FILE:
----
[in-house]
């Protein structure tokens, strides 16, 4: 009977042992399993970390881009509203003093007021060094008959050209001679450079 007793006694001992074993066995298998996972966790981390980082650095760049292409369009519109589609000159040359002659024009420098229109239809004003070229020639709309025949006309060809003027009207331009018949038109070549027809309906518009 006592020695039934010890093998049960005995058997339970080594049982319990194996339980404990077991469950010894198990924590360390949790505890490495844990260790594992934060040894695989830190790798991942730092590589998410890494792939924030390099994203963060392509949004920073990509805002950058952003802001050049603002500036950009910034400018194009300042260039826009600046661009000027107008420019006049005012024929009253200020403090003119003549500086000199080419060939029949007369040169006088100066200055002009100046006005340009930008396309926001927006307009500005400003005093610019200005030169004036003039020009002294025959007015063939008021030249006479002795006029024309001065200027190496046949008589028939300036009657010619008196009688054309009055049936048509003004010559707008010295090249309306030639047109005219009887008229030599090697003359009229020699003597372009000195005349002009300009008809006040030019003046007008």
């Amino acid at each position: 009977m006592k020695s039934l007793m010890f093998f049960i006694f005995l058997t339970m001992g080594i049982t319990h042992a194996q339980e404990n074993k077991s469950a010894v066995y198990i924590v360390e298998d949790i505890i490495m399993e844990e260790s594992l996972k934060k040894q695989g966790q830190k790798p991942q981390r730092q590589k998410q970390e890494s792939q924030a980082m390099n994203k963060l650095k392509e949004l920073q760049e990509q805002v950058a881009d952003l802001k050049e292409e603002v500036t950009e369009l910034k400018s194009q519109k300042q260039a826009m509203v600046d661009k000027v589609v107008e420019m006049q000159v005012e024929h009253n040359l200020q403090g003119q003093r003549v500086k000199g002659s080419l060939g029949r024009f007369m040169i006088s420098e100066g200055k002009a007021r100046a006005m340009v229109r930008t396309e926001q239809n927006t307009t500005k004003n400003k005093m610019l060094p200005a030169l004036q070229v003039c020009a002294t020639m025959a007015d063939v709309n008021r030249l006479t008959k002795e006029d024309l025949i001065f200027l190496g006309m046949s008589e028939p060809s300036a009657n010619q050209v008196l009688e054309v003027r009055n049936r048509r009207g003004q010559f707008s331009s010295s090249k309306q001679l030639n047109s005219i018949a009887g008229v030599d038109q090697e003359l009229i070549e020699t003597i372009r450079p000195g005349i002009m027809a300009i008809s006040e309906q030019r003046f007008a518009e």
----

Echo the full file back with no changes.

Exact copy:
[in-house]
């Protein structure tokens, strides 16, 4: 009977042992399993970390881009509203003093007021060094008959050209001679450079 007793006694001992074993066995298998996972966790981390980082650095760049292409369009519109589609000159040359002659024009420098229109239809004003070229020639709309025949006309060809003027009207331009018949038109070549027809309906518009 006592020695039934010890093998049960005995058997339970080594049982319990194996339980404990077991469950010894198990924590360390949790505890490495844990260790594992934060040894695989830190790798991942730092590589998410890494792939924030390099994203963060392509949004920073990509805002950058952003802001050049603002500036950009910034400018194009300042260039826009600046661009000027107008420019006049005012024929009253200020403090003119003549500086000199080419060939029949007369040169006088100066200055002009100046006005340009930008396309926001927006307009500005400003005093610019200005030169004036003039020009002294025959007015063939008021030249006479002795006029024309001065200027190496046949008589028939300036009657010619008196009688054309009055049936048509003004010559707008010295090249309306030639047109005219009887008229030599090697003359009229020699003597372009000195005349002009300009008809006040030019003046007008």
């Amino acid at each position: 009977m006592k020695s039934l007793m010890f093998f049960i006694f005995l058997t339970m001992g080594i049982t319990h042992a194996q339980e404990n074993k077991s469950a010894v066995y198990i924590v360390e298998d949790i505890i490495m399993e844990e260790s594992l996972k934060k040894q695989g966790q830190k790798p991942q981390r730092q590589k998410q970390e890494s792939q924030a980082m390099n994203k963060l650095k392509e949004l920073q760049e990509q805002v950058a881009d952003l802001k050049e292409e603002v500036t950009e369009l910034k400018s194009q519109k300042q260039a826009m509203v600046d661009k000027v589609v107008e420019m006049q000159v005012e024929h009253n040359l200020q403090g003119q003093r003549v500086k000199g002659s080419l060939g029949r024009f007369m040169i006088s420098e100066g200055k002009a007021r100046a006005m340009v229109r930008t396309e926001q239809n927006t307009t500005k004003n400003k005093m610019l060094p200005a030169l004036q070229v003039c020009a002294t020639m025959a007015d063939v709309n008021r030249l006479t008959k002795e006029d024309l025949i001065f200027l190496g006309m046949s008589e028939p060809s300036a009657n010619q050209v008196l009688e054309v003027r009055n049936r048509r009207g003004q010559f707008s331009s010295s090249k309306q001679l030639n047109s005219i018949a009887g008229v030599d038109q090697e003359l009229i070549e020699t003597i372009r450079p000195g005349i002009m027809a300009i008809s006040e309906q030019r003046f007008a518009e």